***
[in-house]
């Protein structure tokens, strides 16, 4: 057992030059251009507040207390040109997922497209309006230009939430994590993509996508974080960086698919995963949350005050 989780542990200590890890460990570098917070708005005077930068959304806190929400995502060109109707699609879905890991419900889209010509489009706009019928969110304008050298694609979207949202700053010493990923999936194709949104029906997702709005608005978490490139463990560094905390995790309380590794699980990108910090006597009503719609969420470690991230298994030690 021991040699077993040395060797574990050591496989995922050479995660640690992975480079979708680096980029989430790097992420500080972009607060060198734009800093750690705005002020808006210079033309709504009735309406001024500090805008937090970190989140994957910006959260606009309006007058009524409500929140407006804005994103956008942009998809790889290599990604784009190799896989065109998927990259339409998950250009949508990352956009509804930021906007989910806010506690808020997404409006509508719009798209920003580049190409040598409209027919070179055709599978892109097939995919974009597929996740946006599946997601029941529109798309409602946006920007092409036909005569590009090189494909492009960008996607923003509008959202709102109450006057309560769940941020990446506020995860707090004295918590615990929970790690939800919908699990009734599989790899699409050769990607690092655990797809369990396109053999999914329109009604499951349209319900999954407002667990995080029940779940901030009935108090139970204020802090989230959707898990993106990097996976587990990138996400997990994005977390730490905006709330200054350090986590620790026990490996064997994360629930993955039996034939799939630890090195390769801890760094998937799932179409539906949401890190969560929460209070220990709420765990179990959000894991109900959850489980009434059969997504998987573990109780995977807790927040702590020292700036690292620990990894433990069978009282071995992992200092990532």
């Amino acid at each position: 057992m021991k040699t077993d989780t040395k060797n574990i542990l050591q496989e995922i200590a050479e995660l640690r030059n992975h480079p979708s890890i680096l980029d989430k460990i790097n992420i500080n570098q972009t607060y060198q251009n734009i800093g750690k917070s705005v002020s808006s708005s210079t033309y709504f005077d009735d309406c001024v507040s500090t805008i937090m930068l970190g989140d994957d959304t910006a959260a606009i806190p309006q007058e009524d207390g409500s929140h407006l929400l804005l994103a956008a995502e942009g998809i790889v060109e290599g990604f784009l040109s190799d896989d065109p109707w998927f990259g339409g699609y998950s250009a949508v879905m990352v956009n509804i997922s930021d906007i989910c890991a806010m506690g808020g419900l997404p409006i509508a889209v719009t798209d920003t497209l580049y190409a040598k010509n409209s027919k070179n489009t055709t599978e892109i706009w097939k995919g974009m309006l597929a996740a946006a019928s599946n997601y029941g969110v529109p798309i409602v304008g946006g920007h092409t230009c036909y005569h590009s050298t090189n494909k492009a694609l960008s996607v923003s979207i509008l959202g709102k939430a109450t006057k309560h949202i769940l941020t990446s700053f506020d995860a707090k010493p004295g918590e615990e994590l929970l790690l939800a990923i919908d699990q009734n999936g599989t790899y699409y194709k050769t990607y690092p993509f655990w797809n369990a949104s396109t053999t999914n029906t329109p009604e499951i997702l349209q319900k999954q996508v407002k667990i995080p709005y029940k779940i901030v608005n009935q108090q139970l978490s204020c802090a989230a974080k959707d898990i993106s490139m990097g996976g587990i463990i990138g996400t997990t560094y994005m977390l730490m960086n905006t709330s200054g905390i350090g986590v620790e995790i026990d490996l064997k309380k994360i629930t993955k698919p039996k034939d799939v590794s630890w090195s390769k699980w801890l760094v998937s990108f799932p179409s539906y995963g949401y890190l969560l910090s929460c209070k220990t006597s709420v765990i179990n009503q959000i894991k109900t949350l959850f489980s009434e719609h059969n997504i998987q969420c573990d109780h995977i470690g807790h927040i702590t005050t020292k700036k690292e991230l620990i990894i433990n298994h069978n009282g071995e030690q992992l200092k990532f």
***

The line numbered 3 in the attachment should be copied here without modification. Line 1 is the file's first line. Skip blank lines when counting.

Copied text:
């Amino acid at each position: 057992m021991k040699t077993d989780t040395k060797n574990i542990l050591q496989e995922i200590a050479e995660l640690r030059n992975h480079p979708s890890i680096l980029d989430k460990i790097n992420i500080n570098q972009t607060y060198q251009n734009i800093g750690k917070s705005v002020s808006s708005s210079t033309y709504f005077d009735d309406c001024v507040s500090t805008i937090m930068l970190g989140d994957d959304t910006a959260a606009i806190p309006q007058e009524d207390g409500s929140h407006l929400l804005l994103a956008a995502e942009g998809i790889v060109e290599g990604f784009l040109s190799d896989d065109p109707w998927f990259g339409g699609y998950s250009a949508v879905m990352v956009n509804i997922s930021d906007i989910c890991a806010m506690g808020g419900l997404p409006i509508a889209v719009t798209d920003t497209l580049y190409a040598k010509n409209s027919k070179n489009t055709t599978e892109i706009w097939k995919g974009m309006l597929a996740a946006a019928s599946n997601y029941g969110v529109p798309i409602v304008g946006g920007h092409t230009c036909y005569h590009s050298t090189n494909k492009a694609l960008s996607v923003s979207i509008l959202g709102k939430a109450t006057k309560h949202i769940l941020t990446s700053f506020d995860a707090k010493p004295g918590e615990e994590l929970l790690l939800a990923i919908d699990q009734n999936g599989t790899y699409y194709k050769t990607y690092p993509f655990w797809n369990a949104s396109t053999t999914n029906t329109p009604e499951i997702l349209q319900k999954q996508v407002k667990i995080p709005y029940k779940i901030v608005n009935q108090q139970l978490s204020c802090a989230a974080k959707d898990i993106s490139m990097g996976g587990i463990i990138g996400t997990t560094y994005m977390l730490m960086n905006t709330s200054g905390i350090g986590v620790e995790i026990d490996l064997k309380k994360i629930t993955k698919p039996k034939d799939v590794s630890w090195s390769k699980w801890l760094v998937s990108f799932p179409s539906y995963g949401y890190l969560l910090s929460c209070k220990t006597s709420v765990i179990n009503q959000i894991k109900t949350l959850f489980s009434e719609h059969n997504i998987q969420c573990d109780h995977i470690g807790h927040i702590t005050t020292k700036k690292e991230l620990i990894i433990n298994h069978n009282g071995e030690q992992l200092k990532f």